Occupational Asthma Reference

Burge PS, Wieland A, Robertson AS, Weir D, Occupational asthma due to unheated colophony, Brit J Industr Dis, 1986;43:559-560,

Keywords: oa, as , colophony, ch, peak flow, chemical, nc, cold

Known Authors

Sherwood Burge, Oasys Sherwood Burge

Alastair Robertson, Selly Oak Hospital Alastair Robertson

David Weir, North Manchester Hospital David Weir

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Abstract

Occupational asthma due to colophony is well recognised in the electronics industry where colophony forms part of the soldering flux. The colophony heated at soldering temperature (350-450'C) undergoes some decomposition, raising the possibility that the occupational asthma may be due to colophony breakdown products rather than to the colophony resin acids themselves. In the United Kingdom this has resulted in occupational asthma due to colophony being recognised as a prescribed disease only after exposure to electronic soldering flux. There have been isolated case reports of occupational asthma when the colophony was heated to lower temperatures; in particular a machine tool setter developed occupational asthma reproduced by heating colophony at 180'C and a chemical worker developed occupational asthma when making colophony derivatives heated to 90°C. We report the first case in which asthma has been induced by exposure to colophony at room temperature.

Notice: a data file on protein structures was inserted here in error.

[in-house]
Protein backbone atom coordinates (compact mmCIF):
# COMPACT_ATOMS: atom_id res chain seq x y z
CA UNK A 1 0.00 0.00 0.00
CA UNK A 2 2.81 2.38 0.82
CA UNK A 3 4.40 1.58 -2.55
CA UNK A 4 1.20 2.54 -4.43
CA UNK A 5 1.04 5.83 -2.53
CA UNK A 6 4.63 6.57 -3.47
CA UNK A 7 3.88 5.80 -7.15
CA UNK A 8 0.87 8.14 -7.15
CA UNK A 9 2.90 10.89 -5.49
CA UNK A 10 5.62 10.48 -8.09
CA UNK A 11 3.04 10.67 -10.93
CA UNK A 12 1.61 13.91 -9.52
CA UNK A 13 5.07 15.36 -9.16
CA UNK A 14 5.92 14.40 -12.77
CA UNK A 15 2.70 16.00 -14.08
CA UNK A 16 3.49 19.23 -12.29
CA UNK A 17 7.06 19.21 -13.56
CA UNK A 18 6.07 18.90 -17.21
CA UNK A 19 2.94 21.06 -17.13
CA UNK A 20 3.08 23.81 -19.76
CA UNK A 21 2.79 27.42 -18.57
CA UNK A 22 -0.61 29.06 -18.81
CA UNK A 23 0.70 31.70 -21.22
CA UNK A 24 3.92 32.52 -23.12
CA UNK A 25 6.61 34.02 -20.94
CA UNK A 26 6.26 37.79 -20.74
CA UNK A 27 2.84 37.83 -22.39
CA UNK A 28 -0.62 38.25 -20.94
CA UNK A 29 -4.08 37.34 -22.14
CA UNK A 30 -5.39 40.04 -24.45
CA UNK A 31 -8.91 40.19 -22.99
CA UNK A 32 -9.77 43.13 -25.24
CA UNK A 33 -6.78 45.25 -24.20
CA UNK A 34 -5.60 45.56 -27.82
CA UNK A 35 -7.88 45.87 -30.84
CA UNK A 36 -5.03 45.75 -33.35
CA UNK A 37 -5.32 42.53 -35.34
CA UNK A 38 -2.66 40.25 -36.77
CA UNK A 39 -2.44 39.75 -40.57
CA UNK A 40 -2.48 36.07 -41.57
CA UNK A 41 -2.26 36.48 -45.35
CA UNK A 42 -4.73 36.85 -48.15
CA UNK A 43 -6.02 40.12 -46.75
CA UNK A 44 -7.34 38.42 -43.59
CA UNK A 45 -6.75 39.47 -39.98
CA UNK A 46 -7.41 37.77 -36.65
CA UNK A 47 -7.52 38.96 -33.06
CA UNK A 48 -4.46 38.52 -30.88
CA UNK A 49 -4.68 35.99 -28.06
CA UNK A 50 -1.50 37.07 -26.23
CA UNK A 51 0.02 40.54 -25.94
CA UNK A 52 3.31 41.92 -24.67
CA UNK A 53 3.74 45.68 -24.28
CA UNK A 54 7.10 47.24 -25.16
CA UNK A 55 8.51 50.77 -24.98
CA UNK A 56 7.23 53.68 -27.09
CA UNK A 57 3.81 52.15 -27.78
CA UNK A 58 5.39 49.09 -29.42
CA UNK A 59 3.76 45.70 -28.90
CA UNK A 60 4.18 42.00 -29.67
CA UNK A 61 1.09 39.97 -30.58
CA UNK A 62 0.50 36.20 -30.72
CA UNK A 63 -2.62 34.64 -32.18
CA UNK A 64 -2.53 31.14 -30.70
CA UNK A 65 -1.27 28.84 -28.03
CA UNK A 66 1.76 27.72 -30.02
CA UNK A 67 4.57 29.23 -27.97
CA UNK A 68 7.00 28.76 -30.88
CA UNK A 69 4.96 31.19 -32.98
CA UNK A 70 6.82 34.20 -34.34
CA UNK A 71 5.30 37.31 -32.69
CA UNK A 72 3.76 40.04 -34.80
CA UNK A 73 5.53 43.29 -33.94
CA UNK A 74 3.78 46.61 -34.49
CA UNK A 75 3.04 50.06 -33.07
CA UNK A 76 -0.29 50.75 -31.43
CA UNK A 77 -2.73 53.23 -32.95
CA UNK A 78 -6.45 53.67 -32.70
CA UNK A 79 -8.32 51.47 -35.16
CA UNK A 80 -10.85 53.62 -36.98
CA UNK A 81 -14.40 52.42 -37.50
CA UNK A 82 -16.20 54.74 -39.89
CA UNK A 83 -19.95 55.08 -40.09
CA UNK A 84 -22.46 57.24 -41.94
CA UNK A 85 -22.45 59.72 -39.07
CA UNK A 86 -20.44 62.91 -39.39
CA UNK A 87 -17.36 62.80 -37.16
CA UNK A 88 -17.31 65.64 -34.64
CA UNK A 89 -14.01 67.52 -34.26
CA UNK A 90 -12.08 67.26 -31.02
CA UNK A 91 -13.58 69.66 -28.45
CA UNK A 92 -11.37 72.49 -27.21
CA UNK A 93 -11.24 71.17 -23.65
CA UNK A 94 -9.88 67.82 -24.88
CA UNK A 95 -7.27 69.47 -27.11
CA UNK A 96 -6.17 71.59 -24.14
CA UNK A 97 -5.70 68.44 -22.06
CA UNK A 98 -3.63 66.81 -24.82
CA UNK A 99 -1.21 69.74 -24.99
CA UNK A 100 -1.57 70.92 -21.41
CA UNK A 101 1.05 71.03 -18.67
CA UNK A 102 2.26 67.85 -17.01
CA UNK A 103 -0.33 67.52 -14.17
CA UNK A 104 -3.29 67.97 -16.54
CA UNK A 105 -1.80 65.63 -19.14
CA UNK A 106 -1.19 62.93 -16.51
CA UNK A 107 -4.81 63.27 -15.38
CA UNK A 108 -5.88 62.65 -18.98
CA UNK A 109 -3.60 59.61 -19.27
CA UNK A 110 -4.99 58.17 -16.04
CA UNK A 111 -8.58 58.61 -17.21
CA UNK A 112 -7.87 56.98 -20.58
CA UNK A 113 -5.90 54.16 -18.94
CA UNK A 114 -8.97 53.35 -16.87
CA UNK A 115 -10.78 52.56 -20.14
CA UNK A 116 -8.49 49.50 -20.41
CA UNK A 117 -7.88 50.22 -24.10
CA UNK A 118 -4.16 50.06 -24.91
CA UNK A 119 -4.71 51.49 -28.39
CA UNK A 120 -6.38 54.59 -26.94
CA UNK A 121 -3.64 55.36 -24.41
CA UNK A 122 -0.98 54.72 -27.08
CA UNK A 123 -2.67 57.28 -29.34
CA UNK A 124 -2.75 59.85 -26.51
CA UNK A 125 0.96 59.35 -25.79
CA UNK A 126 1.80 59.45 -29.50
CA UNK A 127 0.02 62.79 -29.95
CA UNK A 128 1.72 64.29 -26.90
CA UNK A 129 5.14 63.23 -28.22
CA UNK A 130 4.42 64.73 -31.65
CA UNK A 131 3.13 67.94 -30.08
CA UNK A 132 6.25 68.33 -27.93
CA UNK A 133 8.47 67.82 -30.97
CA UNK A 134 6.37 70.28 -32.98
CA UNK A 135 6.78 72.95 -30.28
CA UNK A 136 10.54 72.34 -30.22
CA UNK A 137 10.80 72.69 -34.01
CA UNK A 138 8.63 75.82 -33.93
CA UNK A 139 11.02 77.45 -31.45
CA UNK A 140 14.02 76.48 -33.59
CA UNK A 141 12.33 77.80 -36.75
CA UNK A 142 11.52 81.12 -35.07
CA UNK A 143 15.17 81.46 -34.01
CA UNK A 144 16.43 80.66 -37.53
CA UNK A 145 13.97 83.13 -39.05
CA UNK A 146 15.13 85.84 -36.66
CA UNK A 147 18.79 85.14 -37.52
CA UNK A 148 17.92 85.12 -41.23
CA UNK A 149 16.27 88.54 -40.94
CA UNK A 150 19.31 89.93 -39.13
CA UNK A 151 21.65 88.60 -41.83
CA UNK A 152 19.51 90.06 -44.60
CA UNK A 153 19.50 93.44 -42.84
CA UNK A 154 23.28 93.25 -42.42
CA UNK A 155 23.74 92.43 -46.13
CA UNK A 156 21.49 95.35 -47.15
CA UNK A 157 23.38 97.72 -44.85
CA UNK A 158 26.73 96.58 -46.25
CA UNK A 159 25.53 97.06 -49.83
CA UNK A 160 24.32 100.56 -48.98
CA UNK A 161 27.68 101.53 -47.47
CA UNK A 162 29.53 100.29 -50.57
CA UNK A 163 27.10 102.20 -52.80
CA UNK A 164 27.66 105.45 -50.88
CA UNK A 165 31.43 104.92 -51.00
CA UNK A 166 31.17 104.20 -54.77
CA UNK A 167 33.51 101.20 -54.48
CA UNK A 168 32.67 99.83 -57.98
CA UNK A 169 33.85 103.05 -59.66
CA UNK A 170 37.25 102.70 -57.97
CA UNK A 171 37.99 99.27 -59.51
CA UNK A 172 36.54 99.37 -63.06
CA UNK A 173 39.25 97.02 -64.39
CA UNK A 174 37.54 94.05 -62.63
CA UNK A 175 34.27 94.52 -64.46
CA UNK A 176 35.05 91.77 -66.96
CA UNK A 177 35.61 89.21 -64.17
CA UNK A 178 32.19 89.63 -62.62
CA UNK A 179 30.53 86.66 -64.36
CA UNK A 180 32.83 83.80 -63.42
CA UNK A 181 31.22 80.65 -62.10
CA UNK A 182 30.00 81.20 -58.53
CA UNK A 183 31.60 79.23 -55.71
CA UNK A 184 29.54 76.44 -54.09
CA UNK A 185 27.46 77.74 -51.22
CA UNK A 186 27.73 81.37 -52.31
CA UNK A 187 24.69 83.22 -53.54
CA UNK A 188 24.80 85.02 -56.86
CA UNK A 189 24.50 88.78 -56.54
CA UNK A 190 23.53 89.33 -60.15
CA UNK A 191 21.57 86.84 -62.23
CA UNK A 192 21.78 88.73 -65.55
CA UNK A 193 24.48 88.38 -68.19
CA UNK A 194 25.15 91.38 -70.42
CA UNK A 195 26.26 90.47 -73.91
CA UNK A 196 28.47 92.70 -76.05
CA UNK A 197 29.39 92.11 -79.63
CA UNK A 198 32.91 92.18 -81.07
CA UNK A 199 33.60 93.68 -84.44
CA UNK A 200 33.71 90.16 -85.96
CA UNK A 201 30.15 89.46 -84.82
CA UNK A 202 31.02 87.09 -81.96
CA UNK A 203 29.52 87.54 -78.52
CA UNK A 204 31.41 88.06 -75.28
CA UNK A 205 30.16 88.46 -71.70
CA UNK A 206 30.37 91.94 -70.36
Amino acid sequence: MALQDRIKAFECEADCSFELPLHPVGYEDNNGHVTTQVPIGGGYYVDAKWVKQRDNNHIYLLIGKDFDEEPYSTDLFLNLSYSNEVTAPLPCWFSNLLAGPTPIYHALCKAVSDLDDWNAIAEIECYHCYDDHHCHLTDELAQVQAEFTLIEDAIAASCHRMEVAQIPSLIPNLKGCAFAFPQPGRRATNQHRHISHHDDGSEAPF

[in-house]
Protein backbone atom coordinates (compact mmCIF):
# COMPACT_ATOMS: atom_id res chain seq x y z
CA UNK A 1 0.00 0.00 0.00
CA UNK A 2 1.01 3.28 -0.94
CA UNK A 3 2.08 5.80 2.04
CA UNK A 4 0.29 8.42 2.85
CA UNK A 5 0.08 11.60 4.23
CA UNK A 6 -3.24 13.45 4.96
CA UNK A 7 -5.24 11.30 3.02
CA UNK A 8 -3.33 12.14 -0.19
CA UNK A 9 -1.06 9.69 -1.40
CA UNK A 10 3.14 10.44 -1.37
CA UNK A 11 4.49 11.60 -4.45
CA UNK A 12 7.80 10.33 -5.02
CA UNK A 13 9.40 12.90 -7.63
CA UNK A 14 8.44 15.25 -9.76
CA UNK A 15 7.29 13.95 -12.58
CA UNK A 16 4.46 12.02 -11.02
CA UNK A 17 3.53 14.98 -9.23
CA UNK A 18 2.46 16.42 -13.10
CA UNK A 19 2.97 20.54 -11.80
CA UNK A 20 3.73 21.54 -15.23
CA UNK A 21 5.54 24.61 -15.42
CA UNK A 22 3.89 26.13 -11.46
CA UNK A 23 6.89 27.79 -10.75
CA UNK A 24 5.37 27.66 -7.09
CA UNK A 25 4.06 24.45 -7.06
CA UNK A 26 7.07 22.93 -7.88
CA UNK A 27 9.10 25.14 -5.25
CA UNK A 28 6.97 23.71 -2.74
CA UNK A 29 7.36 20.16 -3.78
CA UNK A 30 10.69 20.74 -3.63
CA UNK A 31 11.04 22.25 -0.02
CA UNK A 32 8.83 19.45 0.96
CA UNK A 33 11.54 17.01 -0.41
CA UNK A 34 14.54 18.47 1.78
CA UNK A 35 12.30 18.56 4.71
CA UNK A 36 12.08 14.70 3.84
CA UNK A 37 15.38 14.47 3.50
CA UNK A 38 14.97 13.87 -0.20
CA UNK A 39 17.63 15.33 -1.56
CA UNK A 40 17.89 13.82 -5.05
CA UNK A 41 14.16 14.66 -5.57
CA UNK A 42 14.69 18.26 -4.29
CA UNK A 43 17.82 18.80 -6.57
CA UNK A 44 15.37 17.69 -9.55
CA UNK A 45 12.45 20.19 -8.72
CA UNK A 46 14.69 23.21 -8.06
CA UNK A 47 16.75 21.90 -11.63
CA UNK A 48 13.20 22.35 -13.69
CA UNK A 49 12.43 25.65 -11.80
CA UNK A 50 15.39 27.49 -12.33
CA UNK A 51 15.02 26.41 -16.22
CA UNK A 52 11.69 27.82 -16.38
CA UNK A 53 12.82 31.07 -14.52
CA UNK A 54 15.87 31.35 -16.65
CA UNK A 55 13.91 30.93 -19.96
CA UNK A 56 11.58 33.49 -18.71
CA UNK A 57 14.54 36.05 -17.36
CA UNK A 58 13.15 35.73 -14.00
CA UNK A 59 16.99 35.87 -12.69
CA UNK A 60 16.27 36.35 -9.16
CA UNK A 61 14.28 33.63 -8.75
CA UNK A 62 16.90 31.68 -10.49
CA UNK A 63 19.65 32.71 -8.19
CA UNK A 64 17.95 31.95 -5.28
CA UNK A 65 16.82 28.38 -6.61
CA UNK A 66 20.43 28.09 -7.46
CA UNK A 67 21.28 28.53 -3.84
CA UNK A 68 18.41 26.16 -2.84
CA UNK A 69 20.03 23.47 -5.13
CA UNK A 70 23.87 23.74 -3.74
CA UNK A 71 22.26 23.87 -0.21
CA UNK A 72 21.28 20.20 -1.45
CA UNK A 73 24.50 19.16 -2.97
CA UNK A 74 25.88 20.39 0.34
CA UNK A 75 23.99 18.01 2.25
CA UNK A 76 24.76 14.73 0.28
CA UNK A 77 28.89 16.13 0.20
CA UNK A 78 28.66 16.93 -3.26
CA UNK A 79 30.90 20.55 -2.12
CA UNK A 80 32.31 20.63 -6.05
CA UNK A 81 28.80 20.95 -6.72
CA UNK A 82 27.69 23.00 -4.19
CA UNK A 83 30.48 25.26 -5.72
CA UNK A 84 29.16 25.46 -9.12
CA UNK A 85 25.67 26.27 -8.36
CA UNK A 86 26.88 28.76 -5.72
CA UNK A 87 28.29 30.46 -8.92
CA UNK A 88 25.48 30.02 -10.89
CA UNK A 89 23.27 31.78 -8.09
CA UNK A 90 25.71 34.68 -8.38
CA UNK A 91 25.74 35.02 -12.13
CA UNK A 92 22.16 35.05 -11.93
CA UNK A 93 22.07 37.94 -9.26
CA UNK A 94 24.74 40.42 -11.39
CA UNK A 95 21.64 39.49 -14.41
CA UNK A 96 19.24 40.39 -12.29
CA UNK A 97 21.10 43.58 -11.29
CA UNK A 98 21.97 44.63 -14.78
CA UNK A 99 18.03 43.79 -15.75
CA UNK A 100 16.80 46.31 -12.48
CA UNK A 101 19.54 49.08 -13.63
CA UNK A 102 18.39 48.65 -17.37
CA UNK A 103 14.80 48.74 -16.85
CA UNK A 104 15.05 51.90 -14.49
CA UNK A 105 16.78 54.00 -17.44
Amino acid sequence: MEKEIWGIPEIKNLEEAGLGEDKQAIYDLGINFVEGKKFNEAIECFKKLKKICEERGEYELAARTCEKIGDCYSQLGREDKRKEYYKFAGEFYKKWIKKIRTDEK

Plain text: Occupational asthma due to colophony is well recognised in the electronics industry where colophony forms part of the soldering flux. The colophony heated at soldering temperature (350-450'C) undergoes some decomposition, raising the possibility that the occupational asthma may be due to colophony breakdown products rather than to the colophony resin acids themselves. In the United Kingdom this has resulted in occupational asthma due to colophony being recognised as a prescribed disease only after exposure to electronic soldering flux. There have been isolated case reports of occupational asthma when the colophony was heated to lower temperatures; in particular a machine tool setter developed occupational asthma reproduced by heating colophony at 180'C and a chemical worker developed occupational asthma when making colophony derivatives heated to 90oC. We report the first case in which asthma has been induced by exposure to colophony at room temperature.

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